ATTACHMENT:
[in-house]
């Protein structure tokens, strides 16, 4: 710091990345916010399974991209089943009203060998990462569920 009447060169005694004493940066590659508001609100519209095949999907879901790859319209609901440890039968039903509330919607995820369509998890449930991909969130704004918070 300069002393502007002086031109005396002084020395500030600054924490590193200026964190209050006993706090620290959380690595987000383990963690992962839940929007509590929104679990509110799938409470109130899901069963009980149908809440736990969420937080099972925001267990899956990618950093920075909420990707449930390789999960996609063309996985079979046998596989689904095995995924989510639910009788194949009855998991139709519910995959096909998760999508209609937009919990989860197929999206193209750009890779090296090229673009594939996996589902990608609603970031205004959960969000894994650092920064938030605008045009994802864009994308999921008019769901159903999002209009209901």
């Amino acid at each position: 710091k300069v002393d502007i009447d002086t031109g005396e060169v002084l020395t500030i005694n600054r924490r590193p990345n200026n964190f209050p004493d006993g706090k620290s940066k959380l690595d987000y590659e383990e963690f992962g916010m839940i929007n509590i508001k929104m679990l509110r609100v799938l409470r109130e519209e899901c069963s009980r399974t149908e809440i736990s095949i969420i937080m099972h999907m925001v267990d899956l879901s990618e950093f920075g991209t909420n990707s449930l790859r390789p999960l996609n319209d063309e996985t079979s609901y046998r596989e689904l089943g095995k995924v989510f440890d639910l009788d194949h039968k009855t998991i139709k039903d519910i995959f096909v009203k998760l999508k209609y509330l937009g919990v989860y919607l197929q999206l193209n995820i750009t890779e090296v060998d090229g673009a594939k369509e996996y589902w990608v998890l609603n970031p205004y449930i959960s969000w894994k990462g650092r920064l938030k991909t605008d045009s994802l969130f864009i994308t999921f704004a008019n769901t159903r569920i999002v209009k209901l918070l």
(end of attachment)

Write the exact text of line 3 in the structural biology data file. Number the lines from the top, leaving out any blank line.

């Amino acid at each position: 710091k300069v002393d502007i009447d002086t031109g005396e060169v002084l020395t500030i005694n600054r924490r590193p990345n200026n964190f209050p004493d006993g706090k620290s940066k959380l690595d987000y590659e383990e963690f992962g916010m839940i929007n509590i508001k929104m679990l509110r609100v799938l409470r109130e519209e899901c069963s009980r399974t149908e809440i736990s095949i969420i937080m099972h999907m925001v267990d899956l879901s990618e950093f920075g991209t909420n990707s449930l790859r390789p999960l996609n319209d063309e996985t079979s609901y046998r596989e689904l089943g095995k995924v989510f440890d639910l009788d194949h039968k009855t998991i139709k039903d519910i995959f096909v009203k998760l999508k209609y509330l937009g919990v989860y919607l197929q999206l193209n995820i750009t890779e090296v060998d090229g673009a594939k369509e996996y589902w990608v998890l609603n970031p205004y449930i959960s969000w894994k990462g650092r920064l938030k991909t605008d045009s994802l969130f864009i994308t999921f704004a008019n769901t159903r569920i999002v209009k209901l918070l």